“Cemetery Landscape” Opens in Navy Yard by Arthur Mallet

Walk along the southeast side of the Brooklyn Navy Yard and you are unlikely to have a sense of tranquility.  The combination of the BQE overhead and the perpetual traffic on Williamsburg Street West makes it a cacophonous mess of exhaust and road rage. 

But now there is relief! Last week a 1.7 acre public space was opened on the site of the former Naval Cemetery for the Brooklyn Naval Hospital. Over 2,000 Navy and Marine Corps officers were buried at this site while it was an active cemetery between 1834-1910. The graves have since been relocated to nearby Cypress Hills National Cemetery. The new space includes a simple walkway with places for contemplation amidst the natural habitat. The project is one of many undertaken by the Brooklyn Greenway Initiative (BGI), which is dedicated to creating “green spaces” and bike accessibility along the Brooklyn waterfront.  They have another project underway in the Columbia Waterfront District, right by Realty Collective headquarters.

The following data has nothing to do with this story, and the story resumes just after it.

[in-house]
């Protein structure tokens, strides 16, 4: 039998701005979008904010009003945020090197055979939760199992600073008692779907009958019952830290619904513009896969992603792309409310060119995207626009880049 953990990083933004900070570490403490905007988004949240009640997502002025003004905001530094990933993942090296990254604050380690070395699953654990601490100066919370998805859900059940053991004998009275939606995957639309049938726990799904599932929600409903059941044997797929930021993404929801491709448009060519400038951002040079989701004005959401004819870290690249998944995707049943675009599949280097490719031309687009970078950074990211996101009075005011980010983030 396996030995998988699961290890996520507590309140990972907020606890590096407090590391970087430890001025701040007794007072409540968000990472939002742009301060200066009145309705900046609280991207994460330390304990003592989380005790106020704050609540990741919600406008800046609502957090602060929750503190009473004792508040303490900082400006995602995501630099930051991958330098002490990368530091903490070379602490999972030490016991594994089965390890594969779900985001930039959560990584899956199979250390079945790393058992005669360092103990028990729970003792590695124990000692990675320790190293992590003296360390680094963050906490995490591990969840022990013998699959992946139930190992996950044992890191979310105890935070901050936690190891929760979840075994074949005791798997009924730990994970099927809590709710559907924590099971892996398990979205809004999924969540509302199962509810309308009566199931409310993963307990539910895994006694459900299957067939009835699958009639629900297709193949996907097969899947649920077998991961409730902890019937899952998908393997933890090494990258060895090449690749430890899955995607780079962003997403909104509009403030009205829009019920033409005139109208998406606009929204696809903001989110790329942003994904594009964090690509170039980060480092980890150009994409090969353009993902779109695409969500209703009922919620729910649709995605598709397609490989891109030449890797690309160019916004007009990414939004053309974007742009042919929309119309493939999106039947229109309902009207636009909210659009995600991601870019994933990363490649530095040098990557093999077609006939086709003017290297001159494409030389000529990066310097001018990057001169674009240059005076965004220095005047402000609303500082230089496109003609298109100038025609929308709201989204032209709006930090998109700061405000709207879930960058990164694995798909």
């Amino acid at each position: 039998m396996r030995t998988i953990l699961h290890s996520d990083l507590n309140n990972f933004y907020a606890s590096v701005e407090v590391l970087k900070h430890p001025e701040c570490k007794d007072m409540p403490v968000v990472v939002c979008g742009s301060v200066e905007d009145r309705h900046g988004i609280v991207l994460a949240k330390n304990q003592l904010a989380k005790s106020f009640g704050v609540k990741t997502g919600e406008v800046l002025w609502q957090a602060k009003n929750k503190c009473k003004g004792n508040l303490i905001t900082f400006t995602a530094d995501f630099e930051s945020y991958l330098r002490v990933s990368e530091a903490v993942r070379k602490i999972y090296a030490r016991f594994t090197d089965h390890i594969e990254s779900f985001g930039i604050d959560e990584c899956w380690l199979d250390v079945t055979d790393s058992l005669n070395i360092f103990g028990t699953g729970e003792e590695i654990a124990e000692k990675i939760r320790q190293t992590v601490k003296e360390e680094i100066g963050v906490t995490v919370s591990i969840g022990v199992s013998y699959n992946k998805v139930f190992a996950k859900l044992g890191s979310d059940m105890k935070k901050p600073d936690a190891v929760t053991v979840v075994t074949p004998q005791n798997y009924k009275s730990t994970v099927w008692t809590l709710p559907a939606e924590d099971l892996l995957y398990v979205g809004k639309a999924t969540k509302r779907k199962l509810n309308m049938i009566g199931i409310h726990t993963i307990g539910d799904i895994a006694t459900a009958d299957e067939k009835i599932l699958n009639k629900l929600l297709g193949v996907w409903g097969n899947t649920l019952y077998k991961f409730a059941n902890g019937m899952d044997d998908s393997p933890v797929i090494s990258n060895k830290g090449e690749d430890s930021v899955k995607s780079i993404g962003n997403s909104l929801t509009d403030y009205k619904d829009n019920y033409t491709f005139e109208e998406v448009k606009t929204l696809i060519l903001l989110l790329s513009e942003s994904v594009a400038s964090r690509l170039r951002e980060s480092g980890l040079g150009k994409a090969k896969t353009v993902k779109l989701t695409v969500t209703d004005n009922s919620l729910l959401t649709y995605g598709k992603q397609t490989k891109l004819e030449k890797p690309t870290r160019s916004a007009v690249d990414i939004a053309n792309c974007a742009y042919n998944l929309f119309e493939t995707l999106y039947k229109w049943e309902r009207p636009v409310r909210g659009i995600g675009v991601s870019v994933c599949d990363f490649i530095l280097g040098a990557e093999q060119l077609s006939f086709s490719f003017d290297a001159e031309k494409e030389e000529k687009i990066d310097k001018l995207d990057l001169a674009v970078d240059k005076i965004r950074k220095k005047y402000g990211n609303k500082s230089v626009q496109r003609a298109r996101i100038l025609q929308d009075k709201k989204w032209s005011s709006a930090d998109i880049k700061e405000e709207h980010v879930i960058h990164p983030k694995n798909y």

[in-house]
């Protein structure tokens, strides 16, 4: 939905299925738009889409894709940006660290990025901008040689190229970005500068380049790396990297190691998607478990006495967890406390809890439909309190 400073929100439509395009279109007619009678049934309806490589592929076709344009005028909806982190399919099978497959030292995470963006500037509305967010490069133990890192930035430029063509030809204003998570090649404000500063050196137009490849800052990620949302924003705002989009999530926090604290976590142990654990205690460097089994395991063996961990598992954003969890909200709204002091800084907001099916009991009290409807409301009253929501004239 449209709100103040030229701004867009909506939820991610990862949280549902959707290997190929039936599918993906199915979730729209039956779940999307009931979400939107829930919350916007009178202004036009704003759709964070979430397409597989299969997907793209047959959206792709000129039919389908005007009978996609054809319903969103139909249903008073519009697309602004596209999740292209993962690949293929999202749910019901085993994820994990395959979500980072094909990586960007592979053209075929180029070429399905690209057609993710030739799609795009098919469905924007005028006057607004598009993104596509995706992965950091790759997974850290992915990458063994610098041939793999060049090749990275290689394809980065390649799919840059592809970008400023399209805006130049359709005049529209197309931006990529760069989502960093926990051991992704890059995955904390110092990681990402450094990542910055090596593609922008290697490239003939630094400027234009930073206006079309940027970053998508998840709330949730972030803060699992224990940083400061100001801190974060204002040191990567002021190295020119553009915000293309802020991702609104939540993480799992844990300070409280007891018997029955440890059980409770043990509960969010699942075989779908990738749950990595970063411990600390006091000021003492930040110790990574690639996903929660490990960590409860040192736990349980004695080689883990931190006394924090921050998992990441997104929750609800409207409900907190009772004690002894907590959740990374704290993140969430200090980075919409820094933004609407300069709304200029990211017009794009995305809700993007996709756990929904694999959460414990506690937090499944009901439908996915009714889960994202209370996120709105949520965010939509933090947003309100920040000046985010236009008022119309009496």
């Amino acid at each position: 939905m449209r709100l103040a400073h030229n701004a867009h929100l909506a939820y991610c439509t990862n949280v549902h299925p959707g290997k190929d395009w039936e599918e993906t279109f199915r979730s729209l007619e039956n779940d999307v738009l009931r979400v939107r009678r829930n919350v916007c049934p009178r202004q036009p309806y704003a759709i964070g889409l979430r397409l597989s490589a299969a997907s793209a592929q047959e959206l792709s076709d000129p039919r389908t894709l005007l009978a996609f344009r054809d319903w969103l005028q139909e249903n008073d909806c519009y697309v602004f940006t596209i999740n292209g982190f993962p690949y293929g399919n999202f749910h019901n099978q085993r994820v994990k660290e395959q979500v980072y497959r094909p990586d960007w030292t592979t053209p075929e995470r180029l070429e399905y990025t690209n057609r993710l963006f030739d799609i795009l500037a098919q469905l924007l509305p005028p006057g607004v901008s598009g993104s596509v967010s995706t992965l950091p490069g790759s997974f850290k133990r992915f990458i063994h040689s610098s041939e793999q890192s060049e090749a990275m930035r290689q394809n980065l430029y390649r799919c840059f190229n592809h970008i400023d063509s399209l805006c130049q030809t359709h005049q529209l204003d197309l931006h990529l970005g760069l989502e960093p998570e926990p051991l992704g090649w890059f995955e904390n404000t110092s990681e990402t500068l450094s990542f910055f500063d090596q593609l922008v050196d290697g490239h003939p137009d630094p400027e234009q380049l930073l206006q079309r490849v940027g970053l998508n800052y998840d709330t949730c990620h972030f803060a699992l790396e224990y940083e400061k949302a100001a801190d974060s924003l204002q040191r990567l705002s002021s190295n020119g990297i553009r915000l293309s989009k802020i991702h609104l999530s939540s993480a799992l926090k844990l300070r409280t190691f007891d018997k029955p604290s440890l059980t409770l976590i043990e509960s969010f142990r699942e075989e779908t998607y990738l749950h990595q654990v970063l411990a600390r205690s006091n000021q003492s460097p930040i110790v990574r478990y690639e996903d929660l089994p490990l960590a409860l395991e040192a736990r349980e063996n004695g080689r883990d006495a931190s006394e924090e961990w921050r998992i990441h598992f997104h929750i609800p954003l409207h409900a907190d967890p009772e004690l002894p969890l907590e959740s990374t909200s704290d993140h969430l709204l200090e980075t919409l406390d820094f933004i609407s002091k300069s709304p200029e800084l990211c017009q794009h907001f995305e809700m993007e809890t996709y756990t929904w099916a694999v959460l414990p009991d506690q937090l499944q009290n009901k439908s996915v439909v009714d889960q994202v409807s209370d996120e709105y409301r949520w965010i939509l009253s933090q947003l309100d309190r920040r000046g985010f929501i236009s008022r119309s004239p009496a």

This new park space is the latest in a flurry of changes to the Brooklyn Navy Yard, which had long been inaccessible to the public.  After the Navy shut down their operation in the 1960’s it was used for commercial shipping.  Gradually, more and more companies began to operate within the campus including Brooklyn Grange farms, Steiner Studios and Ice Stone, a counter top manufacturer that uses recycled glass.  I had the pleasure of touring the Ice Stone factory a few years ago when my parents used their material in their house.  Brooklyn Brewery and King’s County Distillery have also moved in, and both are set to open up public tasting rooms.  Building 92 is a museum dedicated to the history of the Navy Yard, which gives public tours.  For years, Brooklyn residents have peered over the walls at the crumbling mansions on Admiral’s Row and the large industrial buildings along Flushing Avenue.  It’s exciting to see the Navy Yard open up to the public at last.

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